Cliches can be true. Nearly everyone is familiar with “when one door closes, God will open another one” (yes, there are slight variations to it, but the point is made, I trust). I’ve found that to be the case in my life. Academic doors closed for me a number of times, but there was always a new door that opened almost immediately afterward. The latest closed door led to my church hiring me as a teacher with the specific task of developing new courses for adult education. This was an unforeseen decision, but God specializes in doing unforeseen things.
Membership in an Episcopal church is not something I ever expected to happen, yet the path the Lord has led me on, with a new field of scholarship centered on C. S. Lewis, has been His doing over the past few years. A trip to the UK in 2017, which included visiting Lewis’s home and worshiping/visiting Anglican cathedrals, prepared me for this new path. I wrote about that spiritual journey in a post a couple of years ago. You can find it here, if interested.
My teaching at the church began before I was hired. First was a class on The Screwtape Letters, followed by a class that covered key chapters in Mere Christianity combined with the book I authored, America Discovers C. S. Lewis. After that, I taught two classes on The Chronicles of Narnia that lasted eight months. It was such a blessing to have this outlet, and the research for them was so rewarding.
Earlier this year, I developed and taught C. S. Lewis on Life, Death, and Eternity, drawing from Surprised by Joy, The Problem of Pain, The Great Divorce, A Grief Observed, and that masterful sermon, “The Weight of Glory.”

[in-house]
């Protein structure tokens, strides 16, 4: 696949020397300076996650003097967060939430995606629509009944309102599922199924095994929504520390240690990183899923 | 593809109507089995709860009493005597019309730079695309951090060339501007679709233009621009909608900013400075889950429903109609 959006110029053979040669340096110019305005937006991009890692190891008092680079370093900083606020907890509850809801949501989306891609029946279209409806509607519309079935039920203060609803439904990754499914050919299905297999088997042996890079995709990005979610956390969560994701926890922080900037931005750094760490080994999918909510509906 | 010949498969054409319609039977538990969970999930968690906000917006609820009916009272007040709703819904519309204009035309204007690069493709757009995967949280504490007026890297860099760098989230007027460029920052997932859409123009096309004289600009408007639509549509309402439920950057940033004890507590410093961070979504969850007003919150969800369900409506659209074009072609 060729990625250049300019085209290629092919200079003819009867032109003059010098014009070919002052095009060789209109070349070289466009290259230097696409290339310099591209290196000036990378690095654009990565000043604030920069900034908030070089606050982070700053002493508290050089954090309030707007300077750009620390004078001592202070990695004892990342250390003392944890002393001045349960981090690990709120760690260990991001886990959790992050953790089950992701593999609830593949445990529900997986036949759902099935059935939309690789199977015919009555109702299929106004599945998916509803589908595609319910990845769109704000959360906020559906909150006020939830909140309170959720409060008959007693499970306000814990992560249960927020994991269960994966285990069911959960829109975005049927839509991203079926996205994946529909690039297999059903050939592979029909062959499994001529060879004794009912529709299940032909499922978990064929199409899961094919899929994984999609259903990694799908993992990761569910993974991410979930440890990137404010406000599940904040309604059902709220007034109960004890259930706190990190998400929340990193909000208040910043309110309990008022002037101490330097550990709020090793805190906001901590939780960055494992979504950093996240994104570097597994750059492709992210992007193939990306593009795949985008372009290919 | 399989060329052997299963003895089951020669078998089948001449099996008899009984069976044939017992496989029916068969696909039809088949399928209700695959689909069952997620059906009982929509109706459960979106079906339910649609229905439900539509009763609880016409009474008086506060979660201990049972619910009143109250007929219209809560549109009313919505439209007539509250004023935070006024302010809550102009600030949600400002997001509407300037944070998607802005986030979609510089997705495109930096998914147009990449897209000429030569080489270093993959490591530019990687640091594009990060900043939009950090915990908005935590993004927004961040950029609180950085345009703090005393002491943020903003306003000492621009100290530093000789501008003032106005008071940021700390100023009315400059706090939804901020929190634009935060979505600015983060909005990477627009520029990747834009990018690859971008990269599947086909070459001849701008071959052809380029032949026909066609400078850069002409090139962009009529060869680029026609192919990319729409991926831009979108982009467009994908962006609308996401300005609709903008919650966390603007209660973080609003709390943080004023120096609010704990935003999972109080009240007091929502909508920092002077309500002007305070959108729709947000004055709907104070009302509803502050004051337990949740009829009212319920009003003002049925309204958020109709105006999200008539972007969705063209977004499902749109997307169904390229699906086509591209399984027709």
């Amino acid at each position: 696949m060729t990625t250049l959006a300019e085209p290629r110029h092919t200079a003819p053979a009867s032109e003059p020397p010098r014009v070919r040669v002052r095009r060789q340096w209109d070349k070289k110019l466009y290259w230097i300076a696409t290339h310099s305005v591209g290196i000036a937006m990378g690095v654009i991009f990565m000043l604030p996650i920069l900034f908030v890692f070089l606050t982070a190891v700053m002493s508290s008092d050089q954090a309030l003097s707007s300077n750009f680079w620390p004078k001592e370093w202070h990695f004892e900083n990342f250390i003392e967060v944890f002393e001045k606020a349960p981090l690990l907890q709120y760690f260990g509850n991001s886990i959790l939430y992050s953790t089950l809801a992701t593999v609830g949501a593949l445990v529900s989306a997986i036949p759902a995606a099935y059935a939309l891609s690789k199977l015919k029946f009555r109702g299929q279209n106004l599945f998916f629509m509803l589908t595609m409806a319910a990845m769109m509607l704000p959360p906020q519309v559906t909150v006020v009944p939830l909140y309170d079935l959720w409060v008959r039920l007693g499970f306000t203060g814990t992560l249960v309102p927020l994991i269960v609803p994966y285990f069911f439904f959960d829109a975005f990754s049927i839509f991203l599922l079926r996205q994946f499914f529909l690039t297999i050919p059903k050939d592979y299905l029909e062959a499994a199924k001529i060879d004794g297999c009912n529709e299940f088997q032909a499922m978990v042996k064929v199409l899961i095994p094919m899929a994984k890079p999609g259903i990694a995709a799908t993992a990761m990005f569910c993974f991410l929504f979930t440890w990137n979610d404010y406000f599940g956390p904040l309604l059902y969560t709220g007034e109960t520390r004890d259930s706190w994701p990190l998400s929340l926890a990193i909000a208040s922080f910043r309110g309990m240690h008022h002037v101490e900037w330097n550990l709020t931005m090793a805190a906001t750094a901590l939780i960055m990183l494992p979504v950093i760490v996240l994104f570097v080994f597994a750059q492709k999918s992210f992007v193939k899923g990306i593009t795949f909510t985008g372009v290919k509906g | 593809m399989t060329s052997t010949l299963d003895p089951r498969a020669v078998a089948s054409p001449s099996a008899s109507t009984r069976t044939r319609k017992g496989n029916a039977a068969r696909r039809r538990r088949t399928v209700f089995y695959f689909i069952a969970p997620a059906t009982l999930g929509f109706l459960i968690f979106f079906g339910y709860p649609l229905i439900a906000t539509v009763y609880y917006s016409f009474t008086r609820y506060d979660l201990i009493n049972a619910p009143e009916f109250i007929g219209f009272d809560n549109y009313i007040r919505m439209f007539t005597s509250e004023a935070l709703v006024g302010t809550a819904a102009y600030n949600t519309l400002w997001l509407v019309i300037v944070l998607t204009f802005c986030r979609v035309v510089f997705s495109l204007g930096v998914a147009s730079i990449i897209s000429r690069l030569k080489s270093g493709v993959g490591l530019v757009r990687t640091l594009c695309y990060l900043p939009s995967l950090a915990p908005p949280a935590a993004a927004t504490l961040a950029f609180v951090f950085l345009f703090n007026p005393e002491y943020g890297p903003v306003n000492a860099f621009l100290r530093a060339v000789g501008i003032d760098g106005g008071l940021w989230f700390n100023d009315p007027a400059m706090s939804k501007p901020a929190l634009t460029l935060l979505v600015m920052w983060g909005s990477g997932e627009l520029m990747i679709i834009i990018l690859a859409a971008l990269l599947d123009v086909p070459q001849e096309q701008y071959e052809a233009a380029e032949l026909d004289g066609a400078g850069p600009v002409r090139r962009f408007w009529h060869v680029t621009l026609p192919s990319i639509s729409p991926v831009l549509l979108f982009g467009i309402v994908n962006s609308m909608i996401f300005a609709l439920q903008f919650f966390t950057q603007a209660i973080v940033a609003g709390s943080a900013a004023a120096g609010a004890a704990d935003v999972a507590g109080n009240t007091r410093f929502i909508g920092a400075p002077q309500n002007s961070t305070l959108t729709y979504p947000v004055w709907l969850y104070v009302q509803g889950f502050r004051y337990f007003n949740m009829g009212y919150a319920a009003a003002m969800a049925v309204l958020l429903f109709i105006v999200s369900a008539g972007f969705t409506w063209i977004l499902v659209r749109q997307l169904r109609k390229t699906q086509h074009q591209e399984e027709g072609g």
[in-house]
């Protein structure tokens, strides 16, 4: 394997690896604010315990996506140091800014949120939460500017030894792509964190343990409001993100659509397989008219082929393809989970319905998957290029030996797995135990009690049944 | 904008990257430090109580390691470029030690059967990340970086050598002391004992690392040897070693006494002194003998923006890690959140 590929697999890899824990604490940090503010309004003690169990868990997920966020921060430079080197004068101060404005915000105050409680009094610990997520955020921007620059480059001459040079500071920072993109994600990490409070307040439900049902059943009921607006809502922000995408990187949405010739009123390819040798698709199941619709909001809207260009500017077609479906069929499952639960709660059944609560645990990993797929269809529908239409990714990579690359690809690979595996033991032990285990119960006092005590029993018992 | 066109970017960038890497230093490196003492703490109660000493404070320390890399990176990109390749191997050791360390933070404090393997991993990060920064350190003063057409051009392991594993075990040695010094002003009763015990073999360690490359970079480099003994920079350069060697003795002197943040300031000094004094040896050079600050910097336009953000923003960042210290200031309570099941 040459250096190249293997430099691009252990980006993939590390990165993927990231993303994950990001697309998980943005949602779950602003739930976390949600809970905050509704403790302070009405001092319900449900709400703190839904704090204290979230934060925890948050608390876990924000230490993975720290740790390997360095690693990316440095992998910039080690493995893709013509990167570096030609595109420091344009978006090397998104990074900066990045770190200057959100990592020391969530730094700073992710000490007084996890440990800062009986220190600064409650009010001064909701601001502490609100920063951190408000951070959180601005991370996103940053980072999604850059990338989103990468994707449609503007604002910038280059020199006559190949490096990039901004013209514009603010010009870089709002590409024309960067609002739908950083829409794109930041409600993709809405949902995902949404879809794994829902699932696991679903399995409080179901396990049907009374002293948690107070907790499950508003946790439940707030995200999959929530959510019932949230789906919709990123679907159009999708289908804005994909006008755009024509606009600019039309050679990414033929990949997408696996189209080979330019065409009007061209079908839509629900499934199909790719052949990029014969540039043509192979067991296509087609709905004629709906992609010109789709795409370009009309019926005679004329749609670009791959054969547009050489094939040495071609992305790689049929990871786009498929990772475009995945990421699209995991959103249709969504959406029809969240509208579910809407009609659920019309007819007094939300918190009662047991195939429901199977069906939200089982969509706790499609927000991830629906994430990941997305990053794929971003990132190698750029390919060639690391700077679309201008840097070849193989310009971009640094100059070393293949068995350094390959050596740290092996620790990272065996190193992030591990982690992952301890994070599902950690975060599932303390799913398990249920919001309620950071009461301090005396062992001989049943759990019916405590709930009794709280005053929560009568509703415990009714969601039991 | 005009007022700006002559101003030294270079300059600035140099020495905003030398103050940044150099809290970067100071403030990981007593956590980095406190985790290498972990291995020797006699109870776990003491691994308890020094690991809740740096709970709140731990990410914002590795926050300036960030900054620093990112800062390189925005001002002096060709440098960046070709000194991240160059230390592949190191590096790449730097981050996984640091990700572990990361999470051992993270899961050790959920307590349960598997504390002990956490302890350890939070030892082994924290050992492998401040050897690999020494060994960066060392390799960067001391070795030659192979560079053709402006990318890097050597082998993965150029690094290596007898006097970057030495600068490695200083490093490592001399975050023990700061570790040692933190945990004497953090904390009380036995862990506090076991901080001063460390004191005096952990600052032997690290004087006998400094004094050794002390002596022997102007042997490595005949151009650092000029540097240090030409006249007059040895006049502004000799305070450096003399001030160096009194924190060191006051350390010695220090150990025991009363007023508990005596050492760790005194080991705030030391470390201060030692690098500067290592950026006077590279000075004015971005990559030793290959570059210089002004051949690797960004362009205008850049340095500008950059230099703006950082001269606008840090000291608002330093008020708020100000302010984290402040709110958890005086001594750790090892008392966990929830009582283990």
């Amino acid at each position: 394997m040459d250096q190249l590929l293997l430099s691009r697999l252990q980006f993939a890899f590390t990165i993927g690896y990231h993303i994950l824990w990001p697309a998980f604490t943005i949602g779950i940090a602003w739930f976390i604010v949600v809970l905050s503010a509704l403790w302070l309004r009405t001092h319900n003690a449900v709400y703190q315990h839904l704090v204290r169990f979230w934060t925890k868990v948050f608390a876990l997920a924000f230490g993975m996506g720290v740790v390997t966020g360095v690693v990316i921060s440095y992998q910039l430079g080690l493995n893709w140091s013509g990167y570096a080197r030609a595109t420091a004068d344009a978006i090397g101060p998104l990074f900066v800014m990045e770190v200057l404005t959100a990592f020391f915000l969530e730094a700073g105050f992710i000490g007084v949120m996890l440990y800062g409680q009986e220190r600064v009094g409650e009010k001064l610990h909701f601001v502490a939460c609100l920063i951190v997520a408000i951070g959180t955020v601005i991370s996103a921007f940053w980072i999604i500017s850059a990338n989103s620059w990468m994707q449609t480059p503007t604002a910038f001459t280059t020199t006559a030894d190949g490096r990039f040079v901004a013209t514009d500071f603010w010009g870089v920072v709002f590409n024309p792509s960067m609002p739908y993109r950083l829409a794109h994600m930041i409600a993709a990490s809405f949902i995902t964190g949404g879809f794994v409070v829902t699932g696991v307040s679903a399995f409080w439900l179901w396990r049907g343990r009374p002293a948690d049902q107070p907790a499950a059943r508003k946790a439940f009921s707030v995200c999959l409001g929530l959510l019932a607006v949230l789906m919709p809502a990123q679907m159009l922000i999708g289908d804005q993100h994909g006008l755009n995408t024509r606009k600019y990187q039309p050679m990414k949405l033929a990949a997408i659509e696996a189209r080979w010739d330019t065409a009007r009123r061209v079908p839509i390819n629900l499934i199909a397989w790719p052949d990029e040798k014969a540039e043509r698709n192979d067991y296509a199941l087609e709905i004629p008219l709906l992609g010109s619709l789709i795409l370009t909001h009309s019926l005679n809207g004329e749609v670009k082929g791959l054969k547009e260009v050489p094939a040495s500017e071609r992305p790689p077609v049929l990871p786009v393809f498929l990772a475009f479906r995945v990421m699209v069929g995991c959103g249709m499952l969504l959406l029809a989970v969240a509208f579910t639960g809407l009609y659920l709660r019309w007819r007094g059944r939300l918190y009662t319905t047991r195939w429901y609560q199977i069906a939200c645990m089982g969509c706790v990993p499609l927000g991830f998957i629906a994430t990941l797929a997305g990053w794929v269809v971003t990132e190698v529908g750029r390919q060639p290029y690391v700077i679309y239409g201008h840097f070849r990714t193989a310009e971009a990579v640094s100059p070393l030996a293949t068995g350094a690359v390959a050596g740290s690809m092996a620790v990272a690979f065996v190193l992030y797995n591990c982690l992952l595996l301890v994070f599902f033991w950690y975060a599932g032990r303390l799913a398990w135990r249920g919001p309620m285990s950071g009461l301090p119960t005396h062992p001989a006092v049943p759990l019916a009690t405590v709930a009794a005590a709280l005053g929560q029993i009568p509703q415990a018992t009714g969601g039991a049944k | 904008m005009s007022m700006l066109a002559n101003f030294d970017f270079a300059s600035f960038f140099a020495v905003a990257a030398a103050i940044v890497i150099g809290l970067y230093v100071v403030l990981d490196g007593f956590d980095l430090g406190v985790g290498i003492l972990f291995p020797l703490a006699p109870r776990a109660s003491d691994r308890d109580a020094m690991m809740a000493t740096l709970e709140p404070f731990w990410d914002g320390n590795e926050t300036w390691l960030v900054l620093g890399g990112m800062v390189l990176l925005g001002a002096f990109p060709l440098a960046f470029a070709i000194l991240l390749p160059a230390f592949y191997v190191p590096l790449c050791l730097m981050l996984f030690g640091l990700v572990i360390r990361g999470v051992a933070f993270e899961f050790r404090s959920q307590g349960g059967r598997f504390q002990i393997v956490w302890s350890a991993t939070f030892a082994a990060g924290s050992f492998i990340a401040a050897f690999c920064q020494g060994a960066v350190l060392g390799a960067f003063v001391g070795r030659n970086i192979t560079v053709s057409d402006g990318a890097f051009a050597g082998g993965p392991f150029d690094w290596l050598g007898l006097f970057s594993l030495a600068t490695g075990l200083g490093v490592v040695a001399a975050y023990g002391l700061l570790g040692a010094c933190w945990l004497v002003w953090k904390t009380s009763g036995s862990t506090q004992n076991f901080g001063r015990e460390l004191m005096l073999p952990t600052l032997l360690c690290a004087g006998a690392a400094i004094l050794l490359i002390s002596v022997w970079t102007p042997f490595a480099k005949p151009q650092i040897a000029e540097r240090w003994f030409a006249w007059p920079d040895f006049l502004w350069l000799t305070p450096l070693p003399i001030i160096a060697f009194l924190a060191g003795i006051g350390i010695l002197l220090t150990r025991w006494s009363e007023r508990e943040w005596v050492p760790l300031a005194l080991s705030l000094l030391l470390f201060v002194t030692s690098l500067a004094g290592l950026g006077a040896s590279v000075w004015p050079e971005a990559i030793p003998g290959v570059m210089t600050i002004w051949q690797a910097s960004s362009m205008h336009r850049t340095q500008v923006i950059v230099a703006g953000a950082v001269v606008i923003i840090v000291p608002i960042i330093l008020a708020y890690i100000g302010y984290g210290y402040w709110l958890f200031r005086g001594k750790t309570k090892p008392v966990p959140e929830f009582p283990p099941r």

Lewis is not my only subject matter. My series on church history began with the early church this past April-June. Medieval church history is scheduled for next year and the era of the Reformation to the present the year after that. This week I begin the first of a two-part teaching on the history of Christianity in America.
A course like that is over thirty years in the making, pulling together everything I’ve taught on the subject as a professor of American history. Further, I’ve developed a video series on worldviews—Biblical; Greek and Roman; medieval; scientific revolution; Enlightenment; Romanticism; Darwinism; Marxism, etc.—that will be uploaded to YouTube early next year. What is most satisfying about this series is that it’s not just me as a talking head; the production will be top-notch, interspersed with visuals highlighting what I am teaching. I look forward to the finished product.
Yet I’m not leaving Lewis behind. A year from now, I will teach a course on the Ransom Trilogy. These three novels, underappreciated by too many, are favorites of mine. I wrote an earlier post about the development of this course—you can find it here. Many thanks to authors who have written about the trilogy and have helped me prepare: David Downing; Christiana Hale; Diana Glyer. I also need to mention Michael Ward for his dissection of The Abolition of Man, which is so central to the final book of the trilogy, That Hideous Strength. Ward’s latest, After Humanity, is indispensable. I reviewed it recently.
Why am I writing about this today? I just want to offer encouragement for anyone who may be going through a crisis of purpose and who may be wondering about whether the Lord has another open door for you. If we trust in Him, if we continue to love Him supremely, there is always an open door. That, I believe, is what this verse is all about:
And we know that God works all things together for the good of those who love Him, who are called according to His purpose.Romans 8:28